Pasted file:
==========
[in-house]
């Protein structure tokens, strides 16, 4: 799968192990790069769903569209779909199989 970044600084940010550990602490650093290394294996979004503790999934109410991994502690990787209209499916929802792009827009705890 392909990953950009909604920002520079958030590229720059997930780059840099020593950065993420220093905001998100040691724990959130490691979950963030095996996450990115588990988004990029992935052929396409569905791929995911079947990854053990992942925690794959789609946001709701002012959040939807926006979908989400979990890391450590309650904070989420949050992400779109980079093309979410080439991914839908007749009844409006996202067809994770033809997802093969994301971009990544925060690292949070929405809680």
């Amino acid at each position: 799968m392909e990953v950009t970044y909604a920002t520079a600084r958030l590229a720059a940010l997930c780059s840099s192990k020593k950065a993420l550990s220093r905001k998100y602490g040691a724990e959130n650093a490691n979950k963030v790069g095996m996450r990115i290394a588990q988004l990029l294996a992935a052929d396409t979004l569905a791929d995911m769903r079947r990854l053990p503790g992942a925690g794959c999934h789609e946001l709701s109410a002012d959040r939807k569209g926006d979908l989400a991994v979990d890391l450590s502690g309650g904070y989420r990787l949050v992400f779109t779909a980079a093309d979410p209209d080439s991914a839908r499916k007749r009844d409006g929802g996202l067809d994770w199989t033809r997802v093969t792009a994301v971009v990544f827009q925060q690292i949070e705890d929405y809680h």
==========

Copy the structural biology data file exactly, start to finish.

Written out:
[in-house]
């Protein structure tokens, strides 16, 4: 799968192990790069769903569209779909199989 970044600084940010550990602490650093290394294996979004503790999934109410991994502690990787209209499916929802792009827009705890 392909990953950009909604920002520079958030590229720059997930780059840099020593950065993420220093905001998100040691724990959130490691979950963030095996996450990115588990988004990029992935052929396409569905791929995911079947990854053990992942925690794959789609946001709701002012959040939807926006979908989400979990890391450590309650904070989420949050992400779109980079093309979410080439991914839908007749009844409006996202067809994770033809997802093969994301971009990544925060690292949070929405809680």
């Amino acid at each position: 799968m392909e990953v950009t970044y909604a920002t520079a600084r958030l590229a720059a940010l997930c780059s840099s192990k020593k950065a993420l550990s220093r905001k998100y602490g040691a724990e959130n650093a490691n979950k963030v790069g095996m996450r990115i290394a588990q988004l990029l294996a992935a052929d396409t979004l569905a791929d995911m769903r079947r990854l053990p503790g992942a925690g794959c999934h789609e946001l709701s109410a002012d959040r939807k569209g926006d979908l989400a991994v979990d890391l450590s502690g309650g904070y989420r990787l949050v992400f779109t779909a980079a093309d979410p209209d080439s991914a839908r499916k007749r009844d409006g929802g996202l067809d994770w199989t033809r997802v093969t792009a994301v971009v990544f827009q925060q690292i949070e705890d929405y809680h």